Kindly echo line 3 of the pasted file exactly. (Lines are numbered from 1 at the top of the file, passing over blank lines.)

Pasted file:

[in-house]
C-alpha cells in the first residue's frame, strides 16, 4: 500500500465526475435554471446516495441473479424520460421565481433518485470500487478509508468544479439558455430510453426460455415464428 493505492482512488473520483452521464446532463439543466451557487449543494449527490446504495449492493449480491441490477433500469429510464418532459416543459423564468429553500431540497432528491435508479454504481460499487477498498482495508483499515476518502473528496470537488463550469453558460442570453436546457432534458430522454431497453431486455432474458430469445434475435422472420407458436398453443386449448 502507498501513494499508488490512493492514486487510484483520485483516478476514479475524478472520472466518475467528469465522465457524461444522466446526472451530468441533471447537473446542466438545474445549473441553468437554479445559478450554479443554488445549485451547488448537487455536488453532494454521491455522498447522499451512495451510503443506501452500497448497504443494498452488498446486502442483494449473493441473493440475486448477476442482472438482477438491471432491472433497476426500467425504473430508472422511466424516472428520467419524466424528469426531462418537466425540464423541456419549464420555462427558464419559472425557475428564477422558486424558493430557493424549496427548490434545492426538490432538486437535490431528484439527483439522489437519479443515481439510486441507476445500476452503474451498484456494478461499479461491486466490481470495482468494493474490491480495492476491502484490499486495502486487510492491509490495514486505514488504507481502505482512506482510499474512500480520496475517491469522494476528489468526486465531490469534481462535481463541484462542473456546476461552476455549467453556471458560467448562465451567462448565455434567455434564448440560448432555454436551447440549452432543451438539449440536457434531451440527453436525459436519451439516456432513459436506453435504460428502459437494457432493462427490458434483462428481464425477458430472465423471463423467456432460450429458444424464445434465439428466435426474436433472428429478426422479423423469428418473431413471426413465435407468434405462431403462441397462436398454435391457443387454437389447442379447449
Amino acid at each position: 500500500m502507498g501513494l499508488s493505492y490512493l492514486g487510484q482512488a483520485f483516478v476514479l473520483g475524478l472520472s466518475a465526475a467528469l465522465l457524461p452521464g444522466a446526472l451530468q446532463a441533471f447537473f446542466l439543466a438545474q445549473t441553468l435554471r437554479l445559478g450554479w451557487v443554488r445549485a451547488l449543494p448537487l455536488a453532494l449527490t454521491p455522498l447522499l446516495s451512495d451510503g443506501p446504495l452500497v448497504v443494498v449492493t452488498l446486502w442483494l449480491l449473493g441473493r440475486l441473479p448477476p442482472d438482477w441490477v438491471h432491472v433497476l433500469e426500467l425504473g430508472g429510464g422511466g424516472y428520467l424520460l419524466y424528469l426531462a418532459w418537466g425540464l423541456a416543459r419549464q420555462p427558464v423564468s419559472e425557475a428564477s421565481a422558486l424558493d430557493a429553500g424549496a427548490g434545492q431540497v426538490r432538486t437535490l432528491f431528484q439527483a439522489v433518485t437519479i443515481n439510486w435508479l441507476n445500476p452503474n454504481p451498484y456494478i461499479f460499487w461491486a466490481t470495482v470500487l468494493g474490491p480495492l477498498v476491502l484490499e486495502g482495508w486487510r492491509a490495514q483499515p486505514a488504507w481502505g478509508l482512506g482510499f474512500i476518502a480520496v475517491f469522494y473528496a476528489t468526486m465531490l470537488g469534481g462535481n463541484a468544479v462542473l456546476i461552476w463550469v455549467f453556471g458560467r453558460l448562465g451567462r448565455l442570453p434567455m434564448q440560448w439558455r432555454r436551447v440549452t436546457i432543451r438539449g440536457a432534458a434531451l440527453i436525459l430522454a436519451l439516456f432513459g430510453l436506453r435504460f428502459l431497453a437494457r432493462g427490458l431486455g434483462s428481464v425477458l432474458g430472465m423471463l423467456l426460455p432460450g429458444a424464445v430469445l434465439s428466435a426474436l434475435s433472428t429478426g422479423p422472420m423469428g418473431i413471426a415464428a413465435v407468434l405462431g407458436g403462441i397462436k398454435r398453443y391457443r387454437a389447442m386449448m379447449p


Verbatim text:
Amino acid at each position: 500500500m502507498g501513494l499508488s493505492y490512493l492514486g487510484q482512488a483520485f483516478v476514479l473520483g475524478l472520472s466518475a465526475a467528469l465522465l457524461p452521464g444522466a446526472l451530468q446532463a441533471f447537473f446542466l439543466a438545474q445549473t441553468l435554471r437554479l445559478g450554479w451557487v443554488r445549485a451547488l449543494p448537487l455536488a453532494l449527490t454521491p455522498l447522499l446516495s451512495d451510503g443506501p446504495l452500497v448497504v443494498v449492493t452488498l446486502w442483494l449480491l449473493g441473493r440475486l441473479p448477476p442482472d438482477w441490477v438491471h432491472v433497476l433500469e426500467l425504473g430508472g429510464g422511466g424516472y428520467l424520460l419524466y424528469l426531462a418532459w418537466g425540464l423541456a416543459r419549464q420555462p427558464v423564468s419559472e425557475a428564477s421565481a422558486l424558493d430557493a429553500g424549496a427548490g434545492q431540497v426538490r432538486t437535490l432528491f431528484q439527483a439522489v433518485t437519479i443515481n439510486w435508479l441507476n445500476p452503474n454504481p451498484y456494478i461499479f460499487w461491486a466490481t470495482v470500487l468494493g474490491p480495492l477498498v476491502l484490499e486495502g482495508w486487510r492491509a490495514q483499515p486505514a488504507w481502505g478509508l482512506g482510499f474512500i476518502a480520496v475517491f469522494y473528496a476528489t468526486m465531490l470537488g469534481g462535481n463541484a468544479v462542473l456546476i461552476w463550469v455549467f453556471g458560467r453558460l448562465g451567462r448565455l442570453p434567455m434564448q440560448w439558455r432555454r436551447v440549452t436546457i432543451r438539449g440536457a432534458a434531451l440527453i436525459l430522454a436519451l439516456f432513459g430510453l436506453r435504460f428502459l431497453a437494457r432493462g427490458l431486455g434483462s428481464v425477458l432474458g430472465m423471463l423467456l426460455p432460450g429458444a424464445v430469445l434465439s428466435a426474436l434475435s433472428t429478426g422479423p422472420m423469428g418473431i413471426a415464428a413465435v407468434l405462431g407458436g403462441i397462436k398454435r398453443y391457443r387454437a389447442m386449448m379447449p